Grażyna Kulczyk could have opened her museum just about anywhere. Why did she choose the Swiss Alps?
At the turn of 2019, the Polish art world was, intellectually, far away from home. In an Alpine pass village, Grażyna Kulczyk launched her private Muzeum Susch. What is this institution? Is it a sign of the success of Polish culture, the representative of which has reached the highest Swiss altitudes? Is it an expression of Poland’s biggest art collector’s disillusionment, who, having turned her back on the general public, headed for the mountains, a place where only true art enthusiasts will venture? Should we view Susch as the whim of a billionaire, or rather the fulfilment of a lifelong dream of a connoisseur, who knows not only art, but also the art world? And why did Kulczyk, out of all places, fancy the Alps?
Since it was too difficult to sit and wait for answers to these questions, we travelled to the Muzeum Susch in December 2018, before its official opening. The ruse set up by Kulczyk is foolproof – the curious mind inevitably falls into the snare, lured by the promise of rich rewards. In the case of Susch, the extreme parameters of Kulczyk’s exercise provide an extra incentive. The protagonist of this story was, according to Wprost magazine, the third richest Polish woman in 2018 (her daughter took the top spot). She has a well-known last name. She is the biggest art collector and patron in Poland. She founded the museum in a place located remarkably high above sea level (1438m). The village she has chosen for the headquarters is exceptionally small (only 200 residents). The country where the village is located is the best country in the entire world to live in (at least according to the Best Countries ranking published by US News & World Report). The building that Kulczyk has adapted to house the museum is very old (12th century). The redesign must have been extremely expensive. Specific amounts remain the billionaire’s secret – all the better for the imagination, allowing us to speculate on the alleged expenses without any hindrance. On top of all this there is of course the art, which in Susch also reaches the highest levels of the art market and discourse.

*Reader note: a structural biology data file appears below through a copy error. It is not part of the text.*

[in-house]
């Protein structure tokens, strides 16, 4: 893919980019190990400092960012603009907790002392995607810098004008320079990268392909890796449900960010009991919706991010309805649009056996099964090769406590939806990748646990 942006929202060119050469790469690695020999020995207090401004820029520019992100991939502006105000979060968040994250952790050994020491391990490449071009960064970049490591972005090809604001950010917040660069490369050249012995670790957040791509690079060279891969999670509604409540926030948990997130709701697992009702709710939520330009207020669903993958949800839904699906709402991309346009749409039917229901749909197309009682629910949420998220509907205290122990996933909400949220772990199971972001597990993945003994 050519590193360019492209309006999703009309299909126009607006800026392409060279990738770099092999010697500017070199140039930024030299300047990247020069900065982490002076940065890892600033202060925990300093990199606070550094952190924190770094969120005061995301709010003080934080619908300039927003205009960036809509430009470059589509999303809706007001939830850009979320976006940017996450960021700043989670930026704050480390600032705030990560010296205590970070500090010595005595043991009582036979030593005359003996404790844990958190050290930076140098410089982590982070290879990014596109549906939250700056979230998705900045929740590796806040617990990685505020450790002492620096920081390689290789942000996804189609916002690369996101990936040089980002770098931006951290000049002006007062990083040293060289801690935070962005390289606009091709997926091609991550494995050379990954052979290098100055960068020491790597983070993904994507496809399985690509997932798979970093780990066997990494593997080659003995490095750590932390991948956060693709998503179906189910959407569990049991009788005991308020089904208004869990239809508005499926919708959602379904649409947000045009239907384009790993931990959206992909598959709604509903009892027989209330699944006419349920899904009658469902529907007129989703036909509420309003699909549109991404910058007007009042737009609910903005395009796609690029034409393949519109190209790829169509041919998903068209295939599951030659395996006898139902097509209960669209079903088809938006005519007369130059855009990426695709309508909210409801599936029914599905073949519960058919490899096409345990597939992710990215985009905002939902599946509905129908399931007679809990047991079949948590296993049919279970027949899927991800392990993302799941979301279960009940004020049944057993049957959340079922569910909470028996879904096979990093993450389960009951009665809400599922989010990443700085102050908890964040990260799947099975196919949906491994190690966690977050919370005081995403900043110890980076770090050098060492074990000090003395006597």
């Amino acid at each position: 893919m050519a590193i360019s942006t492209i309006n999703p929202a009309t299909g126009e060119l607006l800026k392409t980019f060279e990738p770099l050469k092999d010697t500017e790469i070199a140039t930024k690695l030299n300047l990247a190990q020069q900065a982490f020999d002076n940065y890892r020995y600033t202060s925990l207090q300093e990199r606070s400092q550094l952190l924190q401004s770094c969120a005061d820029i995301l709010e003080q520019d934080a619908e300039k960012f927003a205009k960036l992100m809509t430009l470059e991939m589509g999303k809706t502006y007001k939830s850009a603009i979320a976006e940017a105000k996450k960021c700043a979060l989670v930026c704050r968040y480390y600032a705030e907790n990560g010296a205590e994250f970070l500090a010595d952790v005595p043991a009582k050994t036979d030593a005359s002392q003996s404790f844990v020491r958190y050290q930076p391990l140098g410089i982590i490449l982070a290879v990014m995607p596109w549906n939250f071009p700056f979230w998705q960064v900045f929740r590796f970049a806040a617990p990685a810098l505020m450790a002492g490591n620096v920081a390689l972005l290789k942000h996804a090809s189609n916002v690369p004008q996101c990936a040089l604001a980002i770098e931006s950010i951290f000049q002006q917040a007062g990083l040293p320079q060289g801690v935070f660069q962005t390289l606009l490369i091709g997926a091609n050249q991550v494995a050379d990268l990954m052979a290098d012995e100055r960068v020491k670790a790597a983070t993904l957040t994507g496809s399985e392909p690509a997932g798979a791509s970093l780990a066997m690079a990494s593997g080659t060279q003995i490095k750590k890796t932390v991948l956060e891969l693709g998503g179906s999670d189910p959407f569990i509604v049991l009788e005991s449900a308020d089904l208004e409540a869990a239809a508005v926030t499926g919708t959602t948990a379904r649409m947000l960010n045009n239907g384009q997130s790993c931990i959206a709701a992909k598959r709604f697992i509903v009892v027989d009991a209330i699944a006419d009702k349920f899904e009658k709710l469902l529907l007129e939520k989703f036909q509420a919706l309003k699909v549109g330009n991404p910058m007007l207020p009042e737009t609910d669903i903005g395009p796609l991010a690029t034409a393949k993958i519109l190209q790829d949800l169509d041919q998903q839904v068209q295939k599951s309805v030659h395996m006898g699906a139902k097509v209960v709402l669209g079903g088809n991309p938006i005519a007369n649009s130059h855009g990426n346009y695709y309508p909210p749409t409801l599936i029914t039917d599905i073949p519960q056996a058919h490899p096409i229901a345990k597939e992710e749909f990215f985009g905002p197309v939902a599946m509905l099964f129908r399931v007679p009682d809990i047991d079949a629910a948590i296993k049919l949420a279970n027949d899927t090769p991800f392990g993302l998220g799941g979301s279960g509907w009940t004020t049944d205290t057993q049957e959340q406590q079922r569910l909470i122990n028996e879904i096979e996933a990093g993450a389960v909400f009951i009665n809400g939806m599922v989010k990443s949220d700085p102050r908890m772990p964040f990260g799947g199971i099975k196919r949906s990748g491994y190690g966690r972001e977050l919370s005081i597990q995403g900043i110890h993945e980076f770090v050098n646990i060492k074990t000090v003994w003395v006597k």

Kulczyk does not distance herself from Polish art, but she did not open a museum in the Swiss Alps to impress her compatriots. In Poland, however, her project is being experienced in a particular way. Peripheral cultures tend to treat compatriots that are active on the international arena as if they were players of the national team. Keeping track of ‘our’ performance on the world stage has one advantage: every possible development is good. For example, Kulczyk is the first Polish collector playing for such high stakes in the international art world. In the face of such audacity, it remains unclear whether we should wish her all the best, or hope that she fails miserably. The collector’s success is a source of pride, but her failure would not be unwelcome either. I think I speak for all Poles when I say we’d enjoy a spot of schadenfreude should the museum turn out to be quite pretentious; if Kulczyk ultimately embarrasses herself in front of the Swiss collectors as a nouveau riche provincial who tried just a little too hard to join their ranks.
Ever since she envisioned her ‘offspring’ in 2015, Kulczyk has been working on the museum for three intensive years. In the Middle Ages, the monastery buildings housed a shelter for pilgrims travelling to Santiago de Compostela, and a brewery run by monks. Since the museum’s opening, a lot has been written about what the collector achieved with the help of Chasper Schmidlin and Lukas Voellmy, two young architects from Zürich. Not particularly well known before Susch, the pair have now – thanks to Kulczyk’s investment – become quite famous in their own right. In the press, there were reports of the 9000 tonnes of rock excavated from below the monastery in order to enlarge its cubic capacity. Others have written about the perfect equilibrium between the construction of a hi-tech vehicle for the display of art and the preservation of traditional Engadin-style architecture, medieval ceiling beams, thick walls, with the raw yet human imperfections of its detailing. There were also accounts of the underground tunnels and passages hollowed in the Alpine mountain; caves, limestone residue and underground streams humming in the building, making the museum an event of not only architectural, but also geological character. There were reports about regional craftsmen working in Susch, in keeping with Alpine traditions. Finally, there were stories about the art: the incredible sculpture by Monika Sosnowska placed in the former ice storage tower, the atomic bomb sculpted by Joanna Rajkowska from painkillers, Mirosław Bałka’s sculpture reflecting the entire grotto, and Piotr Uklański's Real Nazis lurking in one of the exhibition spaces.